# Month: January 2021

## Graph Coloring: Working Through a Proof

(A new question of the week) The Math Doctors have different levels of knowledge in various fields; I myself tend to focus on topics through calculus, which I know best, and leave the higher-level questions to others who are more recently familiar with them. But sometimes, both here and in my tutoring at a community …

## The Golden Ratio and Fibonacci

We’re looking at the Fibonacci sequence, and have seen connections to a number called phi (φ or $$\phi$$), commonly called the Golden Ratio. I want to look at some geometrical connections and other interesting facts about this number before we get back to the Fibonacci numbers themselves and some inductive proofs involving them.

## Introducing the Fibonacci Sequence

We’ve been examining inductive proof in preparation for the Fibonacci sequence, which is a playground for induction. Here we’ll introduce the sequence, and then prove the formula for the nth term using two different methods, using induction in a way we haven’t seen before.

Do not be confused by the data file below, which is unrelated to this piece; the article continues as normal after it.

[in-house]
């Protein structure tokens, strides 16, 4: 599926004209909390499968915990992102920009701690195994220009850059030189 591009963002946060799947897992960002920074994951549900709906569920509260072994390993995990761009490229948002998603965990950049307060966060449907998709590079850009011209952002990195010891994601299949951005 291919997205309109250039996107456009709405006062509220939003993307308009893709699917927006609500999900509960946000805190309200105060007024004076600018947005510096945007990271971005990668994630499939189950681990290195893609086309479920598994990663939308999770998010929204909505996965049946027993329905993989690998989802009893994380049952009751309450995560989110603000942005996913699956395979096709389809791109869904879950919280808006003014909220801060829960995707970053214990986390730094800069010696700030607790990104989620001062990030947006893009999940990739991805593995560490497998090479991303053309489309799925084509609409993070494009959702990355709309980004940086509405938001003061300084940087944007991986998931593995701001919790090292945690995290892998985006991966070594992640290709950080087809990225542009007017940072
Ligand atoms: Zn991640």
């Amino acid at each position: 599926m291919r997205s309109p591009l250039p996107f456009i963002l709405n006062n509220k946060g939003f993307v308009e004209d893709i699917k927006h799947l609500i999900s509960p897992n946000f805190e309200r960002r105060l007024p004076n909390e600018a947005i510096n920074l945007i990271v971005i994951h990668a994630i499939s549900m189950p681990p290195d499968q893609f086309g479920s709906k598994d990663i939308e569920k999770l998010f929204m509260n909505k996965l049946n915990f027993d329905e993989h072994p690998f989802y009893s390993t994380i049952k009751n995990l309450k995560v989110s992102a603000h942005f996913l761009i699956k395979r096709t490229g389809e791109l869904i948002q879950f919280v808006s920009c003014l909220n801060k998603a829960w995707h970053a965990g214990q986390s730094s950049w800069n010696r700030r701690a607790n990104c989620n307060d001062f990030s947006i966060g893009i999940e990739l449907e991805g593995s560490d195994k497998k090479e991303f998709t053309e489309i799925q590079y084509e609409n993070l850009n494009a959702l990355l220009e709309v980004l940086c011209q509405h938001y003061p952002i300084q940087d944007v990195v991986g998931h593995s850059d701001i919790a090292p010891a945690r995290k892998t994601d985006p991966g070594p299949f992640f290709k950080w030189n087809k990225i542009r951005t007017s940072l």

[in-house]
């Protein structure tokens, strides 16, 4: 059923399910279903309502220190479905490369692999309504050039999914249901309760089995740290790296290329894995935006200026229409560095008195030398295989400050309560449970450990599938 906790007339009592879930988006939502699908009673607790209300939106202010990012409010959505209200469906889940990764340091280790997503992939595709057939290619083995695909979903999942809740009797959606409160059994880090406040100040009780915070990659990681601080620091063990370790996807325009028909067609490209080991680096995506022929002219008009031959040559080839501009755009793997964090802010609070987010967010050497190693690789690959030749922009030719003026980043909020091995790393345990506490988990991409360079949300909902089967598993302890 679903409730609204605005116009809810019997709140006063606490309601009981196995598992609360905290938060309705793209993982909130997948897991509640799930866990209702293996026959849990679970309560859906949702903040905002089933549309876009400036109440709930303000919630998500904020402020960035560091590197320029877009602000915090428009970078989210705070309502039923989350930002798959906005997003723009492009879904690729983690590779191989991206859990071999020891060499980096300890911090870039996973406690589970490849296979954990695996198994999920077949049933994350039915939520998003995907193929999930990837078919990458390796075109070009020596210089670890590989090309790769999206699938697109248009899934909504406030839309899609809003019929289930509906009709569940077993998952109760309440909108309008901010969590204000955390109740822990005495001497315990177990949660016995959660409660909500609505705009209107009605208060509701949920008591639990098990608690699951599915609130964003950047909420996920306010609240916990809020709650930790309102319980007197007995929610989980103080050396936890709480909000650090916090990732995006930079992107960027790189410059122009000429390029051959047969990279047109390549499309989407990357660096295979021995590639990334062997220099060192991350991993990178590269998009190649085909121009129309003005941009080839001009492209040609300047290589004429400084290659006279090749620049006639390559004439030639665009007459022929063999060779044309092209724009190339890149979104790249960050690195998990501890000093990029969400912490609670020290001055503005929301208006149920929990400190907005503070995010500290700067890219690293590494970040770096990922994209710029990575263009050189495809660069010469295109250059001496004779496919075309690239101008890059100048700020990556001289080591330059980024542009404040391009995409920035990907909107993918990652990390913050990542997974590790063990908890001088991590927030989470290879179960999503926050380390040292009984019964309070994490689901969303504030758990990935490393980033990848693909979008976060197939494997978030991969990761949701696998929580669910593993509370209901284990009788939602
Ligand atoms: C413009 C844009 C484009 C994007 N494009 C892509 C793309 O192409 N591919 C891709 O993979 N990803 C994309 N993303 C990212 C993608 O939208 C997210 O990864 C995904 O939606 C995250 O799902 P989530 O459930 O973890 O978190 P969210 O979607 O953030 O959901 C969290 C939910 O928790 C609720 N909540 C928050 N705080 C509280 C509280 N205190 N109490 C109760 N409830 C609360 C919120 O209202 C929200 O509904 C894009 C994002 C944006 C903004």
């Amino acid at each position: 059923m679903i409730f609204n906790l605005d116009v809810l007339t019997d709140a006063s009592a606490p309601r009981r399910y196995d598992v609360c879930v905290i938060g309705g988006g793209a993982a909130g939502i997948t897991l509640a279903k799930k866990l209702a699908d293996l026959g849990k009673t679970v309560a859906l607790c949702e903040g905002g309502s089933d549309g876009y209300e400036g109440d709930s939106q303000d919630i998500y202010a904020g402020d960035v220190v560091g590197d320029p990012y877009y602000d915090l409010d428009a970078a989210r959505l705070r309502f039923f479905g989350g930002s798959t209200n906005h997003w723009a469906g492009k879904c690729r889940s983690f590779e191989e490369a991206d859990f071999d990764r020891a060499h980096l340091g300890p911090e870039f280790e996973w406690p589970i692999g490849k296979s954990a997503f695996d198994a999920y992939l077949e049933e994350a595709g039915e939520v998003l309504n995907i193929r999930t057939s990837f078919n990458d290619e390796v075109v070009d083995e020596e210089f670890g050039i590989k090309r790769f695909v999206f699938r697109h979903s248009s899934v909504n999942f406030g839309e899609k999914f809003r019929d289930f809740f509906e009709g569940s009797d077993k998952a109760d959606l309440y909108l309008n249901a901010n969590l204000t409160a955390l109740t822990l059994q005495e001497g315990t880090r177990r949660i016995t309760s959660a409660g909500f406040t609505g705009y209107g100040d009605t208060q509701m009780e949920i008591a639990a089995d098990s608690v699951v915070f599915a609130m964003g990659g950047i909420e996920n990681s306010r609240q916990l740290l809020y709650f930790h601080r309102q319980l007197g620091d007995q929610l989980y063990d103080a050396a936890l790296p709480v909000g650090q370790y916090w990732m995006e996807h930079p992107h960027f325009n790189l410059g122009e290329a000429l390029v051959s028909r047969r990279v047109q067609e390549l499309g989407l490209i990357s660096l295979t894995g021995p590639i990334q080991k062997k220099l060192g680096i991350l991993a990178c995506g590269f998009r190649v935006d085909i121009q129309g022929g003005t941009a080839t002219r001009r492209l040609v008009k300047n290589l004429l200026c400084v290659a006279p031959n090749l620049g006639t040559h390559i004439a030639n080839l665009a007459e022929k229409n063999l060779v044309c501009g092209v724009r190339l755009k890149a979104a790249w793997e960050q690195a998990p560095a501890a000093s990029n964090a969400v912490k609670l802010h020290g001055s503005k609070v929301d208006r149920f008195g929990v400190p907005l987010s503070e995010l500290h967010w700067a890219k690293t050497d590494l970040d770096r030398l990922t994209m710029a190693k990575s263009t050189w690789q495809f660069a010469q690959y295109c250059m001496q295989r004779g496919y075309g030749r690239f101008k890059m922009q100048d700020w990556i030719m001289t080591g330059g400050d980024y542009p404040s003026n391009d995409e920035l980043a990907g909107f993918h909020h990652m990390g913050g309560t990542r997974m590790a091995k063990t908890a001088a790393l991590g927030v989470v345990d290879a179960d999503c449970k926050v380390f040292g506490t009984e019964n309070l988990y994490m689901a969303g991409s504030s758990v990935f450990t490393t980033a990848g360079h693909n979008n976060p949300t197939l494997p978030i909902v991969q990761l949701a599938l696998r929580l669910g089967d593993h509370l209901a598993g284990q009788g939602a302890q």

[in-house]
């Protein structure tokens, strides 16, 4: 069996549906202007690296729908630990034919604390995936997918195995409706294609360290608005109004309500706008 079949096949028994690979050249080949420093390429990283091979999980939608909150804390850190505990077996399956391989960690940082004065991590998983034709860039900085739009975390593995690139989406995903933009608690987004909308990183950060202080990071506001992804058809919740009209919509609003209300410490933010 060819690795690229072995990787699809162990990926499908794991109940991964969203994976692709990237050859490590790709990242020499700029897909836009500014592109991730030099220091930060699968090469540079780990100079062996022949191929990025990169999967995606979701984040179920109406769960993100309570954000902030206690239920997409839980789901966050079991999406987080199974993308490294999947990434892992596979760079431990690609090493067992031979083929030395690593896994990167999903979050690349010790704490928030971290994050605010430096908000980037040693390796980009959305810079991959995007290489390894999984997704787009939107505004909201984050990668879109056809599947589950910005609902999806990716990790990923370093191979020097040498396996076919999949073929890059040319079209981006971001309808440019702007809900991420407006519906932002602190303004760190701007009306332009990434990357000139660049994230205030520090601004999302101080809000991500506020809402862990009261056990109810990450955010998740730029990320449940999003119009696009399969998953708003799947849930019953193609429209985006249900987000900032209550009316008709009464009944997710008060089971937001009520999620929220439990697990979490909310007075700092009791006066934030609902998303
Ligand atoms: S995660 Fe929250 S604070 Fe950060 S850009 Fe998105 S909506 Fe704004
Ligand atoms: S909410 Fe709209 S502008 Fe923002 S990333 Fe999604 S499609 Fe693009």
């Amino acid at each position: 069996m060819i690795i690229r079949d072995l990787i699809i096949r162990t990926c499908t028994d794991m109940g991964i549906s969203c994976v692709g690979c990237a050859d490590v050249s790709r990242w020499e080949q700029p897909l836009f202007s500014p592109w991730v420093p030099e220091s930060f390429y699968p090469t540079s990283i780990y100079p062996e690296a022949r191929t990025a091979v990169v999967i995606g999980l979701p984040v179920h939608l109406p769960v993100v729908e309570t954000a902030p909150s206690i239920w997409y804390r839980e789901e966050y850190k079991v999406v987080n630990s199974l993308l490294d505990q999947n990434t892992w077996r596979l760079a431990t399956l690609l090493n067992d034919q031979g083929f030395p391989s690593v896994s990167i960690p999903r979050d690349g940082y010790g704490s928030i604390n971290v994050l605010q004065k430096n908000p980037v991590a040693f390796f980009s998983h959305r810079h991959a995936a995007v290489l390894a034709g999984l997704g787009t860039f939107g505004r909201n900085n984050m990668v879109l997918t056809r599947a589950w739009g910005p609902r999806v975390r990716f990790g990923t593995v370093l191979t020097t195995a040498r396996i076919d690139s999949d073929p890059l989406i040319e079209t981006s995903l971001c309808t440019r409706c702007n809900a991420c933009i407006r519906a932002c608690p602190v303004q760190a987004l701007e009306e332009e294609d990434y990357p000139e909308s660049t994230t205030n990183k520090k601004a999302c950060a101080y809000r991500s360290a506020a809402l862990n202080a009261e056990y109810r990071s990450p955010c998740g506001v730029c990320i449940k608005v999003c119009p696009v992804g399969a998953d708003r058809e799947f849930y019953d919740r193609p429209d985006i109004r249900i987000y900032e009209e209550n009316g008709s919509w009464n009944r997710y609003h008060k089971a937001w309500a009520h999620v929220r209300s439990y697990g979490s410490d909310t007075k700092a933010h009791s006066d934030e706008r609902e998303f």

## Angles in a Star

(A new question of the week) I like problems that can be solved in multiple ways, which can train us in seeing the world from different perspectives. Late in November we dealt with a pair of such questions involving angles in star-like figures.

## Inductive Proofs: More Examples

Last week we looked at examples of induction proofs: some sums of series and a couple divisibility proofs. This time, I want to do a couple inequality proofs, and a couple more series, in part to show more of the variety of ways the details of an inductive proof can be handled.

## Inductive Proofs: Four Examples

Last week we looked at introductory explanations of what mathematical induction is, including answers to some misunderstandings of the concept. But we only looked at one trivial example of such a proof; for a real understanding of the technique, we need some fuller examples. For that purpose, I have chosen a few questions we have …

## Two Inside-Out Limit Problems

(A new question of the week) Limits can be challenging. They can be even more challenging when they require L’Hôpital’s rule or more advanced methods (Maclaurin series), and then are turned inside-out by asking not for the limit itself, but for parameters that will result in a specified limit, or what values of the limit …